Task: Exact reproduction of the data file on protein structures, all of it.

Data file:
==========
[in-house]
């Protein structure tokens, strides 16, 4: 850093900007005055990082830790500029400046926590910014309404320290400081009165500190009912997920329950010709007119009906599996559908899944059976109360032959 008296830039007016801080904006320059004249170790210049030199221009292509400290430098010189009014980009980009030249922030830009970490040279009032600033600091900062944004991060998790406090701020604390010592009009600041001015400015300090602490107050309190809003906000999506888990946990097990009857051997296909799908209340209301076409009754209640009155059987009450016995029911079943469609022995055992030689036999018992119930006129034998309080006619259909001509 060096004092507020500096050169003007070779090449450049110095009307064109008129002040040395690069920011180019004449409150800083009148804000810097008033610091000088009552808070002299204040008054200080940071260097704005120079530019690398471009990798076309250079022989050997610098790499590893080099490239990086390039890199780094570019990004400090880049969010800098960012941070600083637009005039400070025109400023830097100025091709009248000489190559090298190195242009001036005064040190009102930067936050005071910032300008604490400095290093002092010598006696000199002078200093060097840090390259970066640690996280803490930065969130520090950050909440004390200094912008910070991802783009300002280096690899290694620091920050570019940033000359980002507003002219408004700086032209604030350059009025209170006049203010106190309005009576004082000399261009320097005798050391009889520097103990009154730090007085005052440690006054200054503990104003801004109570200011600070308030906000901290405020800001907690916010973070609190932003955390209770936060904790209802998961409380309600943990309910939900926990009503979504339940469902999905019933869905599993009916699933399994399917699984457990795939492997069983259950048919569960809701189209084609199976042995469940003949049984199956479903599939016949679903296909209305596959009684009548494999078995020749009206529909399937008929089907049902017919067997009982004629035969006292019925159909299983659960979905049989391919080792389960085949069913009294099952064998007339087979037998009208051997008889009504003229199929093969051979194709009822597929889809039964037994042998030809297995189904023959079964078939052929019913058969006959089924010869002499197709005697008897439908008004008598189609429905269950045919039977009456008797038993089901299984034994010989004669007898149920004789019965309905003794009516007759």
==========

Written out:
[in-house]
């Protein structure tokens, strides 16, 4: 850093900007005055990082830790500029400046926590910014309404320290400081009165500190009912997920329950010709007119009906599996559908899944059976109360032959 008296830039007016801080904006320059004249170790210049030199221009292509400290430098010189009014980009980009030249922030830009970490040279009032600033600091900062944004991060998790406090701020604390010592009009600041001015400015300090602490107050309190809003906000999506888990946990097990009857051997296909799908209340209301076409009754209640009155059987009450016995029911079943469609022995055992030689036999018992119930006129034998309080006619259909001509 060096004092507020500096050169003007070779090449450049110095009307064109008129002040040395690069920011180019004449409150800083009148804000810097008033610091000088009552808070002299204040008054200080940071260097704005120079530019690398471009990798076309250079022989050997610098790499590893080099490239990086390039890199780094570019990004400090880049969010800098960012941070600083637009005039400070025109400023830097100025091709009248000489190559090298190195242009001036005064040190009102930067936050005071910032300008604490400095290093002092010598006696000199002078200093060097840090390259970066640690996280803490930065969130520090950050909440004390200094912008910070991802783009300002280096690899290694620091920050570019940033000359980002507003002219408004700086032209604030350059009025209170006049203010106190309005009576004082000399261009320097005798050391009889520097103990009154730090007085005052440690006054200054503990104003801004109570200011600070308030906000901290405020800001907690916010973070609190932003955390209770936060904790209802998961409380309600943990309910939900926990009503979504339940469902999905019933869905599993009916699933399994399917699984457990795939492997069983259950048919569960809701189209084609199976042995469940003949049984199956479903599939016949679903296909209305596959009684009548494999078995020749009206529909399937008929089907049902017919067997009982004629035969006292019925159909299983659960979905049989391919080792389960085949069913009294099952064998007339087979037998009208051997008889009504003229199929093969051979194709009822597929889809039964037994042998030809297995189904023959079964078939052929019913058969006959089924010869002499197709005697008897439908008004008598189609429905269950045919039977009456008797038993089901299984034994010989004669007898149920004789019965309905003794009516007759």